Two planetary systems with potentially Earth-like conditions

By Bryan Dyne
22 April 2013

Astronomers studying planets outside the Solar System using NASA’s Kepler mission have found two planetary systems that include a total of three super-Earth sized planets that receive a similar amount of stellar radiation as the Earth, placing them in the “habitable zone” of their respective systems. The discoveries are another step towards finding a similar world to Earth around a similar star to the Sun.

The Kepler-62 system compared to the Solar System. The green area represents the habitable zones of both systems. The image is to scale. [Credit: NASA/Ames/JPL-Caltech]

Kepler is a spacecraft named after the 17th century astronomer Johannes Kepler, who determined that planets orbit in ellipses rather than circles. Kepler’s mission is to observe the brightness of approximately 150,000 stars in the neighborhood of the Sun. It looks for any periodic drop in brightness of the stars it observes. If other factors are accounted for, such as a star’s own changes in brightness, then that signal is taken to be the indication of a planet in orbit blocking some of the star’s light when it passes in front of the star. This is known as the transit method of discovering exoplanets. To date, Kepler has confirmed 122 planets and has 2,740 candidates.

Kepler-62 is the first newly discovered system with Earth-sized planets orbiting in the star’s habitable zone. It is 1,200 light years away in the constellation Lyra and has five known planets. The two outermost planets, Kepler-62e and f, are the planets in the habitable zone, orbiting around their star in 122 and 267 days. Kepler-62e is 60 percent larger than Earth, while Kepler-62f is 40 percent larger, making it the smallest planet within a star’s habitable zone discovered to date. Theoretical models of both planets suggest that they have a possible rocky composition.

The second system, designated Kepler-69, is orbited by three planets and located 2,700 light years away in the constellation Cygnus. Kepler-69c is the system’s planet in the habitable zone and is 70 percent larger than the Earth. It orbits its star every 242 days. Its composition is currently unknown.

Both systems also have stars similar to the Sun. Kepler-62 is a star that is approximately two-thirds the mass and radius of the Sun, while Kepler-69 has a mass and radius respectively 81 percent and 93 percent that of the Sun.

While all three planets are further steps in discovering an Earth-like world in another solar system, the data collected so far on these worlds is insufficient to determine whether liquid water exists on the surface of any of the planets.

A star’s “habitable zone” is a rough estimate, based on the knowledge of only our own solar system, of the distance a planet has to be in order to have liquid water on its surface. Astronomers take the luminosity of a given star and determine the range of orbits that are neither too hot nor too cold to sustain liquid water, given an atmospheric pressure similar to Earth’s.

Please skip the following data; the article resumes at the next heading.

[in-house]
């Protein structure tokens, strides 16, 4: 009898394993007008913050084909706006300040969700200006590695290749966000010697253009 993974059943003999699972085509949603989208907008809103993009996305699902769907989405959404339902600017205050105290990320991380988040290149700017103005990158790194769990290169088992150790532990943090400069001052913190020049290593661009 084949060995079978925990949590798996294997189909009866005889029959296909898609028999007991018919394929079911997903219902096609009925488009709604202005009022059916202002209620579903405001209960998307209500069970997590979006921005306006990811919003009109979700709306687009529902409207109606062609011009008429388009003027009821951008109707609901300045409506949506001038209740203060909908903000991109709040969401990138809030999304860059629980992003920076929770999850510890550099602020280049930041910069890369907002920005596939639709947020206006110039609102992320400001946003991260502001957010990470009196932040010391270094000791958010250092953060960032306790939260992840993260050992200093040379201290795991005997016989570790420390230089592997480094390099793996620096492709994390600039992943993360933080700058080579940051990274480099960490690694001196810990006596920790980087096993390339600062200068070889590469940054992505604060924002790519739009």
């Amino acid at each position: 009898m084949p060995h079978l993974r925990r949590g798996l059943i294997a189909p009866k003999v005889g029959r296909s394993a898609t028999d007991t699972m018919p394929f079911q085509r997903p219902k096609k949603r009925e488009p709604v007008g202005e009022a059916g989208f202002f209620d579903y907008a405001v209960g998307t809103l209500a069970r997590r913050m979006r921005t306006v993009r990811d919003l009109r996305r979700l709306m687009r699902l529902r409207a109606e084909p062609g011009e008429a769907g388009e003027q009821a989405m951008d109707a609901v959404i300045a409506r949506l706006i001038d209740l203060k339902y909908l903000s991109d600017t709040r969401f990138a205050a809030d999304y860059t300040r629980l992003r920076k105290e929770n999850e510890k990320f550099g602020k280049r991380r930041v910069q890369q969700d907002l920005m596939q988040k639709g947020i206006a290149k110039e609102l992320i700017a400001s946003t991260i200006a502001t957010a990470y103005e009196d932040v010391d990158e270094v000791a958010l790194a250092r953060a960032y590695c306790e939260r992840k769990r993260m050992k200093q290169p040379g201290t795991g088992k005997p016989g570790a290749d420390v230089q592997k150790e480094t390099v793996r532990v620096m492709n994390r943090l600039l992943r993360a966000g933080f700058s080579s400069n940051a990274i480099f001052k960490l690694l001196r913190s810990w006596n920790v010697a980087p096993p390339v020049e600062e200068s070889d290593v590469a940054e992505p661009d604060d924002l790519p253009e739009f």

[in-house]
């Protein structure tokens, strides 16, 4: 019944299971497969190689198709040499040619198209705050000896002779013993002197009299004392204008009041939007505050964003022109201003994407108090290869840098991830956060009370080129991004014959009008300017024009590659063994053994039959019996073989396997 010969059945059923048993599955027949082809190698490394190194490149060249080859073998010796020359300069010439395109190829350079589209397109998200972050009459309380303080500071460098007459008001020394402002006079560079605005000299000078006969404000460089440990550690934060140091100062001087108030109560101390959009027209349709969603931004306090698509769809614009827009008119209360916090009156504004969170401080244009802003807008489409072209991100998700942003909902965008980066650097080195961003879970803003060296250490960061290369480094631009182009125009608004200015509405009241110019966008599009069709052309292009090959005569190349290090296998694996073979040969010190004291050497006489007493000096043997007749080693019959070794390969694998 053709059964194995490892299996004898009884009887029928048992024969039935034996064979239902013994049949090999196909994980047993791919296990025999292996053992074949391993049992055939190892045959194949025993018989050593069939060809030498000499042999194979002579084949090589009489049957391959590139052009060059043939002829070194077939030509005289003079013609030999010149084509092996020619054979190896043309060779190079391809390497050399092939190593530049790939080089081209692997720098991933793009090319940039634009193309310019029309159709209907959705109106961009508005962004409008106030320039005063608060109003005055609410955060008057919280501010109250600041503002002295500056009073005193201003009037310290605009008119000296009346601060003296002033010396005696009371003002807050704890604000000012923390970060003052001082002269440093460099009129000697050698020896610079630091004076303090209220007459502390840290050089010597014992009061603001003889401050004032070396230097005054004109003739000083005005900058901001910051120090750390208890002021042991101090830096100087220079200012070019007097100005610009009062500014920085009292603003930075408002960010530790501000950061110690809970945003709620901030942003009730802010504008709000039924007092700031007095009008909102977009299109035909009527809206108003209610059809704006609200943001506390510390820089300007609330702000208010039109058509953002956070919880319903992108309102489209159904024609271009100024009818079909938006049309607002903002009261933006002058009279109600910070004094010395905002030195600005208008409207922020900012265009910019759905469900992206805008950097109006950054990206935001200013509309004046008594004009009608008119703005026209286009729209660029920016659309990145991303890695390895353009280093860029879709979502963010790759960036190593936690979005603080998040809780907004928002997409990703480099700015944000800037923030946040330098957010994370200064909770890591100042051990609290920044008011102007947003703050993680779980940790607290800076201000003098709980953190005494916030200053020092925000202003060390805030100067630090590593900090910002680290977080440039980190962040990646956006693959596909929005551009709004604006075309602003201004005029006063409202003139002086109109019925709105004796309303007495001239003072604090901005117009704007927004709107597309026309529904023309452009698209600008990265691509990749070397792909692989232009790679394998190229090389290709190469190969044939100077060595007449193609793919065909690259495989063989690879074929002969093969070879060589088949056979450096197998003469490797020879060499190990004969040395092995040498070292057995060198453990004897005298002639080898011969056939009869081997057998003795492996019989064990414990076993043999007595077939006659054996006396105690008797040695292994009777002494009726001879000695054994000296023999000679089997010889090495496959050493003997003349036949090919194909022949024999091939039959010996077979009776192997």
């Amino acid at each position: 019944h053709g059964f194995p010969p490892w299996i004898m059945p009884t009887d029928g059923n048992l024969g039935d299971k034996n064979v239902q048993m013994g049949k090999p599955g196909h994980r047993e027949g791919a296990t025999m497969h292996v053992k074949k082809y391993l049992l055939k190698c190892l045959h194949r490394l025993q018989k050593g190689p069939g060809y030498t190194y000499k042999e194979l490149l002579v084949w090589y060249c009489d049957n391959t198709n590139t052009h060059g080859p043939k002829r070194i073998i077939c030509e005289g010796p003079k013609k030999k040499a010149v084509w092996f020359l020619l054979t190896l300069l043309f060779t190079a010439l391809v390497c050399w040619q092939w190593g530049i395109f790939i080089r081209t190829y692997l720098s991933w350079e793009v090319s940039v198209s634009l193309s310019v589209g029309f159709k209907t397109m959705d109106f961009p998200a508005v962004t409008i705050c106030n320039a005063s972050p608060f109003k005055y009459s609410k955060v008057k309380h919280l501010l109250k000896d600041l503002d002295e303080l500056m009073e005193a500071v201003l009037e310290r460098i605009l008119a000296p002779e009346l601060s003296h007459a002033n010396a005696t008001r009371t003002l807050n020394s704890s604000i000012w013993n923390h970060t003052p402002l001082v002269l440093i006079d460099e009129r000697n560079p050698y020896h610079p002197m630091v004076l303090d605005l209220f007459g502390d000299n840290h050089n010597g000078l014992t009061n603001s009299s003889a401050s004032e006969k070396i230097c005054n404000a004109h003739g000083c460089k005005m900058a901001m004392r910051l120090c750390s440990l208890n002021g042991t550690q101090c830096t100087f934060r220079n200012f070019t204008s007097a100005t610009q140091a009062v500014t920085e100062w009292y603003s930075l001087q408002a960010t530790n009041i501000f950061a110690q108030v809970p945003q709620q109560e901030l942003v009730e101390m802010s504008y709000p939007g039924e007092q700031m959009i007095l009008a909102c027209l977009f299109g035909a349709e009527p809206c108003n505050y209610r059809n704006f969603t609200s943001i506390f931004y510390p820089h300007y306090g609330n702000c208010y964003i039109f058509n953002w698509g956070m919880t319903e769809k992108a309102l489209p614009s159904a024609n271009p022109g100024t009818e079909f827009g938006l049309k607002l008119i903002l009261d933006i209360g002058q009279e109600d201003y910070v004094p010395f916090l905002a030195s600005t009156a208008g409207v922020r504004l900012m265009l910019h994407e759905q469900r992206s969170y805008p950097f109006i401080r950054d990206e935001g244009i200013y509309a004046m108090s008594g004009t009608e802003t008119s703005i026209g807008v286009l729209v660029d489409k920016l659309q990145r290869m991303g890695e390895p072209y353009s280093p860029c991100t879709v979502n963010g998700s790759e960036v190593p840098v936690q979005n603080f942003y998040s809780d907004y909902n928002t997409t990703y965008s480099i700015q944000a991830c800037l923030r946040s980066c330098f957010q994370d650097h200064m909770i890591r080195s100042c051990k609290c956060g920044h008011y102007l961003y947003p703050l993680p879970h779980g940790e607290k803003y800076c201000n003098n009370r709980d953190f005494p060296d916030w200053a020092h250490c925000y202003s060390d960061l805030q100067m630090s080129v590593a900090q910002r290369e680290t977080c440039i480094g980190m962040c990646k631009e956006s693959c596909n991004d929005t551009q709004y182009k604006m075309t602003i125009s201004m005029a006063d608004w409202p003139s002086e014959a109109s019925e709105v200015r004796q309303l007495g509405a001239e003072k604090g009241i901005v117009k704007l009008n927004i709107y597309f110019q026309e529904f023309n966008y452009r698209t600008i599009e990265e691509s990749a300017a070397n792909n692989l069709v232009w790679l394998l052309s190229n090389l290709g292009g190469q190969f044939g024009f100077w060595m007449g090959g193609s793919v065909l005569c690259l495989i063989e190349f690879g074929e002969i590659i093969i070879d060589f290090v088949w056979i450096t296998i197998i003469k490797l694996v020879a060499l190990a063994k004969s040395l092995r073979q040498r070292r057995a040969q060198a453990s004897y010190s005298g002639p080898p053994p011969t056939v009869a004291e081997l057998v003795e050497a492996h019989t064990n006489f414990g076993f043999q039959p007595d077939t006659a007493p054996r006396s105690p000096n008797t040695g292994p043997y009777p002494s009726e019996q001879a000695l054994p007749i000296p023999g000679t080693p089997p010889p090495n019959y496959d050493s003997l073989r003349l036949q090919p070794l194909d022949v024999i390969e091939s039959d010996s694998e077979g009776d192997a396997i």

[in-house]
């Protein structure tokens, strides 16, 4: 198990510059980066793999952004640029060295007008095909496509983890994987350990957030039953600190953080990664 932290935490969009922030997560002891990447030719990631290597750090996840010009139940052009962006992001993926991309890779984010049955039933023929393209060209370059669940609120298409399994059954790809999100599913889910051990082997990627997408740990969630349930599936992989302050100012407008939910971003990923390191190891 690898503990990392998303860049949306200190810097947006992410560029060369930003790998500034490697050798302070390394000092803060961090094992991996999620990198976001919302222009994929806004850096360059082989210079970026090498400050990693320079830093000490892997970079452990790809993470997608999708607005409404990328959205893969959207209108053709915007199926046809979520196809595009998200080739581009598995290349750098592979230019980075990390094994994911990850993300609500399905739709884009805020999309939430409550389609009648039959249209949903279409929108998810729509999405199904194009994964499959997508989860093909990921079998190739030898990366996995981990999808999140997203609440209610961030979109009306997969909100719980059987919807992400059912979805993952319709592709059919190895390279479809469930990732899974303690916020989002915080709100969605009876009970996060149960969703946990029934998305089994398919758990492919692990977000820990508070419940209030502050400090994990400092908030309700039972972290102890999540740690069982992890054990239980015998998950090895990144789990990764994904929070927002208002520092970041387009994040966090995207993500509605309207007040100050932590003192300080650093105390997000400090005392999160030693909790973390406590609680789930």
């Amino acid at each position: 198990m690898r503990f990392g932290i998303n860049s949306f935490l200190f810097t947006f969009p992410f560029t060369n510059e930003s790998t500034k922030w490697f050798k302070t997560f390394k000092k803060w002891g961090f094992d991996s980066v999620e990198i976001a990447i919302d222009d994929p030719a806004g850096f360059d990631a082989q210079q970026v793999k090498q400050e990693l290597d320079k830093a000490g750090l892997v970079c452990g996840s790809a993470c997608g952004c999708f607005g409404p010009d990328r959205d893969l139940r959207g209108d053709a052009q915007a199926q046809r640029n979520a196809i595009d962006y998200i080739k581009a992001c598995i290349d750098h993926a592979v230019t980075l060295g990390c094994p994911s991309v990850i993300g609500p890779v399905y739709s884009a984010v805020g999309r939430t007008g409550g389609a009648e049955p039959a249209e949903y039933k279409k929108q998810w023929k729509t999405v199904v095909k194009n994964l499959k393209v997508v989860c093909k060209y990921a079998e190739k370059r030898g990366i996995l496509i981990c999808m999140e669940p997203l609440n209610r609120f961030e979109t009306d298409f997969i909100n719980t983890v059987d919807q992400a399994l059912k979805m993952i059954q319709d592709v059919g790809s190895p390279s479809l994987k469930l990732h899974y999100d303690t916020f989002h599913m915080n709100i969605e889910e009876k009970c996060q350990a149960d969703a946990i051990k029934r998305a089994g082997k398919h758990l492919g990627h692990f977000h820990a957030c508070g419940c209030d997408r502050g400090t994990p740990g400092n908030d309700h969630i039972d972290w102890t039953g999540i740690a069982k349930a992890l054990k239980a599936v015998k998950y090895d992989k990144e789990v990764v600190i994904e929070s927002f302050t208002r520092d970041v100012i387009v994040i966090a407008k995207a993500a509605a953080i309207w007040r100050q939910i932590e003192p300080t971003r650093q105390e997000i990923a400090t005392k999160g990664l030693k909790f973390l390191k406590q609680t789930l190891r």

However, this still tells us little about whether liquid water is on the planet. Whether water exists on the surface of any body is determined not just by how much light is incoming, but how much energy from that light the surface of the planet retains. The Moon, for example, is within the Sun’s habitable zone, but because it has no atmosphere (among other things) it does not retain the surface heat needed to have liquid water on its surface.

Venus and Mars are two other excellent examples of why atmospheric composition is so important. Venus is in the Sun’s habitable zone and only gets 60 percent more light than the Earth, but its surface is hot enough to melt lead. Mars is near the outer range of the Sun’s habitable zone but its atmosphere is extremely thin and the resulting surface atmospheric pressure is six-tenths of a percent of Earth’s. Neither planet has liquid water on its surface.

Furthermore, the actual composition of the newly discovered planets could be extremely strange. 51 Pegasi b is a gas giant similar to Jupiter less than 5 million miles away from its parent star, something thought impossible by our understanding of planetary formation. GJ 1214b is 6.5 times as massive as the Earth and is believed to be covered in vast oceans of super-pressurized water. Kepler-10b has a radius and mass 1.4 and 4.6 times the Earth’s, but it orbits extremely close to its star, most likely being an extremely large ball of iron.

These are only a few of the considerations that need to be taken into account. Others include the actual composition of the planetary atmospheres, the geophysics of the exoplanets and a variety of other parameters. Until there are instruments to determine such information, there is only speculation as to whether these planets have liquid water on their surface, much less life.

Such a characterization of the atmosphere of an exoplanet would have been the primary mission goal of the Terrestrial Planet Finder (TPF). It was slated to work alongside Kepler, studying in detail planets that Kepler determined were within a star’s habitable zone and study the composition of the exoplanetary atmospheres, if they exist at all. Essentially, it was tasked with seeing whether Earth-like planets are common or a rarity. NASA cut the mission in 2011 after budget cuts imposed by the Obama administration.

Other missions have been cut in recent years. NASA’s Space Interferometry Mission, a spacecraft specifically designed to look for exoplanets in a star’s habitable zone, was canceled in 2010. The European Space Agency’s Darwin mission ended in 2007 after funding to explore the technology necessary for the mission was ended. There are currently no new missions slated to increase our ability to search for Earth-like worlds.

 

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